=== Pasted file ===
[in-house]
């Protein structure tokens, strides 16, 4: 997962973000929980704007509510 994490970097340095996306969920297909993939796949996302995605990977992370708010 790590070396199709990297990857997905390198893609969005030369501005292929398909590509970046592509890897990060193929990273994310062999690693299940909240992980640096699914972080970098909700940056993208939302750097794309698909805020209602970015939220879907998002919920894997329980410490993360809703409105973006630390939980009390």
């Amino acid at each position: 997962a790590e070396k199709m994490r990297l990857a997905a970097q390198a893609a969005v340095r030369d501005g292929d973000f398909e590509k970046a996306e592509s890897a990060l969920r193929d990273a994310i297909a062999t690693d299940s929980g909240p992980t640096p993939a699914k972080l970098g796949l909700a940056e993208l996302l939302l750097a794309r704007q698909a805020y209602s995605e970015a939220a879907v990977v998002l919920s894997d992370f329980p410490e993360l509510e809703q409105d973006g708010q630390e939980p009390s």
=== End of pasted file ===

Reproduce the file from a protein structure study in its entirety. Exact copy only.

[in-house]
């Protein structure tokens, strides 16, 4: 997962973000929980704007509510 994490970097340095996306969920297909993939796949996302995605990977992370708010 790590070396199709990297990857997905390198893609969005030369501005292929398909590509970046592509890897990060193929990273994310062999690693299940909240992980640096699914972080970098909700940056993208939302750097794309698909805020209602970015939220879907998002919920894997329980410490993360809703409105973006630390939980009390």
């Amino acid at each position: 997962a790590e070396k199709m994490r990297l990857a997905a970097q390198a893609a969005v340095r030369d501005g292929d973000f398909e590509k970046a996306e592509s890897a990060l969920r193929d990273a994310i297909a062999t690693d299940s929980g909240p992980t640096p993939a699914k972080l970098g796949l909700a940056e993208l996302l939302l750097a794309r704007q698909a805020y209602s995605e970015a939220a879907v990977v998002l919920s894997d992370f329980p410490e993360l509510e809703q409105d973006g708010q630390e939980p009390s």